In 1959, Jane Crile, the wife of Cleveland Clinic breast surgeon George (Barney) Crile, discovered a breast lump. Her husband was one a few renegade breast surgeons advocating that doctors no longer perform the disfiguring Halsted radical mastectomy but rather just remove the affected breast—which seemed to be equally effective.
When word of Jane’s mass got out to the surgical community, Crile’s colleagues were certain that he would recommend that his wife receive the standard radical operation. After all, it was one thing to rely on statistics when discussing breast cancer more broadly. But when it was one’s own wife, wasn’t it necessary to “do everything?”
I recalled this story upon reading that the United States Preventive Services Task Force has just reasserted its earlier recommendation that women at average risk for breast cancer begin mammographic screening at age 50, not 40, as has been commonplace. It also advocated screening every other year, not every year. The task force did not advise against more frequent mammograms, but suggested that women and their physicians make joint decisions about how to proceed.
Even though multiple organizations have suggested cutting back on mammograms for many years, this news set off a predictable media frenzy.
On the one hand, advocates for the new regulations stressed the results of many randomized controlled trials, which they believe show little or no benefit for mammograms in women under 50. They point out that only one in 2,500 women screened annually in her forties will have her life saved due to mammography. At the same time, all such women will be exposed to radiation, which might be carcinogenic. Moreover, over 10% of screened women will have a false-positive result, which may result in extra testing or biopsies that turn out not to be cancerous.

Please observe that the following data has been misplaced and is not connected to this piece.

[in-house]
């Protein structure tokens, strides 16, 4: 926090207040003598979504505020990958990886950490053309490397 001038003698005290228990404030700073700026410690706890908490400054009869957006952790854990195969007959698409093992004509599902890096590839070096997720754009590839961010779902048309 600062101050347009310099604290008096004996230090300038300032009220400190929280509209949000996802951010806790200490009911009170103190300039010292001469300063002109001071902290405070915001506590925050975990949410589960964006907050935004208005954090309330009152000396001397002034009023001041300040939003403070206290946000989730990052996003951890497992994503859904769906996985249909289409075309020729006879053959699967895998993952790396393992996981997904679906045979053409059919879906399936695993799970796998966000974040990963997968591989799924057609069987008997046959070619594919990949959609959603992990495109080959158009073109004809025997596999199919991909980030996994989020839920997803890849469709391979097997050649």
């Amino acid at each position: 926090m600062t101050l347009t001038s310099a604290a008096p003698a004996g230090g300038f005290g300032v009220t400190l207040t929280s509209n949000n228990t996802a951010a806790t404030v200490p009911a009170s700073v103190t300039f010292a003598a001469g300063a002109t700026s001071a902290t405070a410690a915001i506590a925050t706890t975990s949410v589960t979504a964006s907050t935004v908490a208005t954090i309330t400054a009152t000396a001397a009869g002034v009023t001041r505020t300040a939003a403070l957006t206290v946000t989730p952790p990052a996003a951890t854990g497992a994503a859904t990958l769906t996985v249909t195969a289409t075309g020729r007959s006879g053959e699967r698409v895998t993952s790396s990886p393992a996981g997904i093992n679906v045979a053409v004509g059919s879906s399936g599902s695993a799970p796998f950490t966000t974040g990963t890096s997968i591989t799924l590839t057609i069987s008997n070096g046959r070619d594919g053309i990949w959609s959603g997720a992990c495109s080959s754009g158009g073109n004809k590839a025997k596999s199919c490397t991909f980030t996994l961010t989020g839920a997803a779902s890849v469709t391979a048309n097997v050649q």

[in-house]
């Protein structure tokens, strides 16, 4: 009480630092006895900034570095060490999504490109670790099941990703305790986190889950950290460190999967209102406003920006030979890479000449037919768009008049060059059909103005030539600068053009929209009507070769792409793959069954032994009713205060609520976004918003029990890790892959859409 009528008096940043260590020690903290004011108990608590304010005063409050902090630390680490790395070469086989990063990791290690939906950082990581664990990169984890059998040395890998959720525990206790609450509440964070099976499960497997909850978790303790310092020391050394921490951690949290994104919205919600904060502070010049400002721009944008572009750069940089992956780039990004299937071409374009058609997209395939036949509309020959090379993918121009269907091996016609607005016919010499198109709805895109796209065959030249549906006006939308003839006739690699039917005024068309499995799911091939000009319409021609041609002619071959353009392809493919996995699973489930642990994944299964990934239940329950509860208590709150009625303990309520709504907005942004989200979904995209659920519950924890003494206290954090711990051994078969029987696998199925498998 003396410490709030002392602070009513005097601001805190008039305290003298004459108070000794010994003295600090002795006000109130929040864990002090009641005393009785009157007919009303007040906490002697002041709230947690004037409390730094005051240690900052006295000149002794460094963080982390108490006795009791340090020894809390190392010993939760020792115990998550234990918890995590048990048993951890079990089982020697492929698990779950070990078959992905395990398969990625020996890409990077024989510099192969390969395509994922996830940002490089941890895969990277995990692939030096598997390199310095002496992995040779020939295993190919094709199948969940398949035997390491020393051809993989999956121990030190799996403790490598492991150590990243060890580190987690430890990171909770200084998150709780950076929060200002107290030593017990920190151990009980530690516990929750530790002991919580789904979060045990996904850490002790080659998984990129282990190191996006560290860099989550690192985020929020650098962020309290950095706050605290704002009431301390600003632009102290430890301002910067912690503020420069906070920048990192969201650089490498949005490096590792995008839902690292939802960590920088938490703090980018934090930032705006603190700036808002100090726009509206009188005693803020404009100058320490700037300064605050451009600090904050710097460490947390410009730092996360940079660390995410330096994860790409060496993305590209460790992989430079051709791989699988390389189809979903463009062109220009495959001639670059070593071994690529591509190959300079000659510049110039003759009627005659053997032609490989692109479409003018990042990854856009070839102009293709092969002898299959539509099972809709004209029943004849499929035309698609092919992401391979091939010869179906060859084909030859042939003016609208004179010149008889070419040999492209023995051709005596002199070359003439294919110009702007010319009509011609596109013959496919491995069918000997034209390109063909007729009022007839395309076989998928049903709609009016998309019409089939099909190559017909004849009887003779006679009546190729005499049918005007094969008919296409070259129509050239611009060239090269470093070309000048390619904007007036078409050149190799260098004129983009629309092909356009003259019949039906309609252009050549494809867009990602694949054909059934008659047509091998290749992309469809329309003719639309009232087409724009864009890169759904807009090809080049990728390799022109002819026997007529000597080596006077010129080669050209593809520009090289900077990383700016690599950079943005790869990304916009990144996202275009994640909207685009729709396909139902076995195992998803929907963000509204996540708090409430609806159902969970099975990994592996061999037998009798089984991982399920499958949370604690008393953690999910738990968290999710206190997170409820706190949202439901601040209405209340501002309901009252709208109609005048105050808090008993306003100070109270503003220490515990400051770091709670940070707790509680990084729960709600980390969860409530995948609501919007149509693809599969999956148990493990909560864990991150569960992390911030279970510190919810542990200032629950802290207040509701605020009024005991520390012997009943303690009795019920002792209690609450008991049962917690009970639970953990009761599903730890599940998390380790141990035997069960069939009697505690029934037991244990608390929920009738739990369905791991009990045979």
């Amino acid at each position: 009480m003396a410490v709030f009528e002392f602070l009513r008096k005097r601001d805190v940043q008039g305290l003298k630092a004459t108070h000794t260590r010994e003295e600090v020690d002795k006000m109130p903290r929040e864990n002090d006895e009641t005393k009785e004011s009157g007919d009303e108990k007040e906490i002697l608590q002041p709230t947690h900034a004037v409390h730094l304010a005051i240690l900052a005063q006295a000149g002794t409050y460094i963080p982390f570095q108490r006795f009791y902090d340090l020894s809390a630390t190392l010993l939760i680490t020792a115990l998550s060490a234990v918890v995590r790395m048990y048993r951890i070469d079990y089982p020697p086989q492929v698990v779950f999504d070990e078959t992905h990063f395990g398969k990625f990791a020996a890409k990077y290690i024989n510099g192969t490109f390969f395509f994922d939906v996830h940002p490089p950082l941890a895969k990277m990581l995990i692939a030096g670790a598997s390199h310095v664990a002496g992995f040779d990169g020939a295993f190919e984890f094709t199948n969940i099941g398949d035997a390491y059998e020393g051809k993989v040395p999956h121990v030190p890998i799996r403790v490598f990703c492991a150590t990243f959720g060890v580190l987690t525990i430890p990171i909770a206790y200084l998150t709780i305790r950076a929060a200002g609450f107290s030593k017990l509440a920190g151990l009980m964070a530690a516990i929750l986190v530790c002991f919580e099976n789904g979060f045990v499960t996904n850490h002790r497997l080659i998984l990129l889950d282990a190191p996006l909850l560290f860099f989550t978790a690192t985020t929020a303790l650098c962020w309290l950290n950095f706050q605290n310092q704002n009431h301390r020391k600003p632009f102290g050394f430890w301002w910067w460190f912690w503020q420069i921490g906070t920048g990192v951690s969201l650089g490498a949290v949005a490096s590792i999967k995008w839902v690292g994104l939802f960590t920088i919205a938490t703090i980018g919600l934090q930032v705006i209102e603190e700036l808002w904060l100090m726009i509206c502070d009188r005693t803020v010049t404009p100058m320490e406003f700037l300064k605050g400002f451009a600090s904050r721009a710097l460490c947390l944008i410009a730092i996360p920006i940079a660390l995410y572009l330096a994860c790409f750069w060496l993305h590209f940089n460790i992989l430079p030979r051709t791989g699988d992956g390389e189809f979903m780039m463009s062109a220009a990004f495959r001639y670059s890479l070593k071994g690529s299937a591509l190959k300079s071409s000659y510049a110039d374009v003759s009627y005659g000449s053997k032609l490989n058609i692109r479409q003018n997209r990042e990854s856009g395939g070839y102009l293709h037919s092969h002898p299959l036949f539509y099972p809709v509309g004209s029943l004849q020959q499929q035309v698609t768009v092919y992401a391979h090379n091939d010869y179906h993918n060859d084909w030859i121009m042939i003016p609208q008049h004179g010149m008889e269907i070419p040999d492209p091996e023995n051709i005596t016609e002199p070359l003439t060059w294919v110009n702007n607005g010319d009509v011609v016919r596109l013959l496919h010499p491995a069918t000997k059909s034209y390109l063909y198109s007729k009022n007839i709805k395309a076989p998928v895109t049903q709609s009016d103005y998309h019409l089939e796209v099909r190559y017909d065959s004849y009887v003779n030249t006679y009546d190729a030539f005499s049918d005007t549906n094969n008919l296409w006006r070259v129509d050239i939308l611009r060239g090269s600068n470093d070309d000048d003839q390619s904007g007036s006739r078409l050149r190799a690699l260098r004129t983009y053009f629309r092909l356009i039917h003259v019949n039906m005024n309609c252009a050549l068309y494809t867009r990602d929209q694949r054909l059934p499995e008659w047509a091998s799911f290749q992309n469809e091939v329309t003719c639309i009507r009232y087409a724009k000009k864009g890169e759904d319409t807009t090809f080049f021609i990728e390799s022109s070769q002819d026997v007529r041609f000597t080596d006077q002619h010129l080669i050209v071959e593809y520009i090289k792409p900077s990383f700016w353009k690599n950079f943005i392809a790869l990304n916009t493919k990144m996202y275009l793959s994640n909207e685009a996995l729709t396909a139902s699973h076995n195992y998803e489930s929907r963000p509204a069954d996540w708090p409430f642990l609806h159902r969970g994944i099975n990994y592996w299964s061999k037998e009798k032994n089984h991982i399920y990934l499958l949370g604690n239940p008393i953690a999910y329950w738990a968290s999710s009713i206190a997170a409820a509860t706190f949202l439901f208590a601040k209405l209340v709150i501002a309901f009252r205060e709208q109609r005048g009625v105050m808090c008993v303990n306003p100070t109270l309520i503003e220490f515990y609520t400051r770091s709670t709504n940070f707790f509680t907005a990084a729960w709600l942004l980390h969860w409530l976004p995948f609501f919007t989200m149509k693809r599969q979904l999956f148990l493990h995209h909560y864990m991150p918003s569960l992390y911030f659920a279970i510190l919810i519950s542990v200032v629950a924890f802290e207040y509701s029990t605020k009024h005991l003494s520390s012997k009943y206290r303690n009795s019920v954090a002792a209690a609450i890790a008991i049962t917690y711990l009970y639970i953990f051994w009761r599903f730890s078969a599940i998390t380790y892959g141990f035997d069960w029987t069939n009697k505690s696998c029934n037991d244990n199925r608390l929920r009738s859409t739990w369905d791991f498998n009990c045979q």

On the other hand, advocates for screening—both physicians and patients—disagree. They argue that improvements in mammography make it a better test, thus invalidating the results of earlier clinical trials. Most importantly, they will tell stories of themselves or others who had a mammogram in their forties, discovered a cancer as a result, underwent treatment and are now in remission or cured. The message is clear: they might be dead if they had skipped having a supposedly “worthless” mammogram.
It is crucial not to minimize the importance of these stories. Breast cancer is a dreaded disease that raises not only issues of mortality but also femininity and motherhood. Breast cancer activism has been a great source of empowerment for women and has provided a model for other diseases.
At the same time, however, it is crucial to realize that having had a cancer detected by a screening mammogram and surviving the disease may have no connection at all. The randomized data showing minimal benefit for screening mammograms for women under 50 suggests that in younger women with dense breasts, the test is of limited value. Cancers that will ultimately kill are not cured by finding them earlier. Cancers that won’t kill are not influenced by when detection actually occurs, but rather by the available treatment.
Which brings us back to Jane Crile. When Barney Crile suggested that she just have her breast removed, and not the lymph nodes and chest wall muscles that would have created a huge hole on her chest wall and arm swelling, she agreed. Unfortunately, two years later she developed metastases in her lungs. She died about 18 months later of her disease.
Barney Crile’s critics used Jane’s story to criticize his then-radical beliefs about breast cancer surgery. Some even suggested Crile had killed his wife to try to make a point.
But that was inaccurate. Data that emerged in the coming decades showed that the amount of local surgery for breast cancer did not affect prognosis. Rather, it was whether the cancer had already invisibly spread at the time of diagnosis. Jane Crile’s cancer had, which is why, in an era before chemotherapy, she died.
As of now, it seems unlikely that insurers will stop funding screening mammography. It is politically too dicey. So women who desire mammograms should continue to be able to get them. But let’s try to respect the data that scientists have generated about the test, and the efforts of groups like the task force to create honest and useful recommendations. Stories like that of Jane Crile and other women with breast cancer are undoubtedly moving, but they may not tell the whole story.
Originally published on forbes.com on January 12, 2016.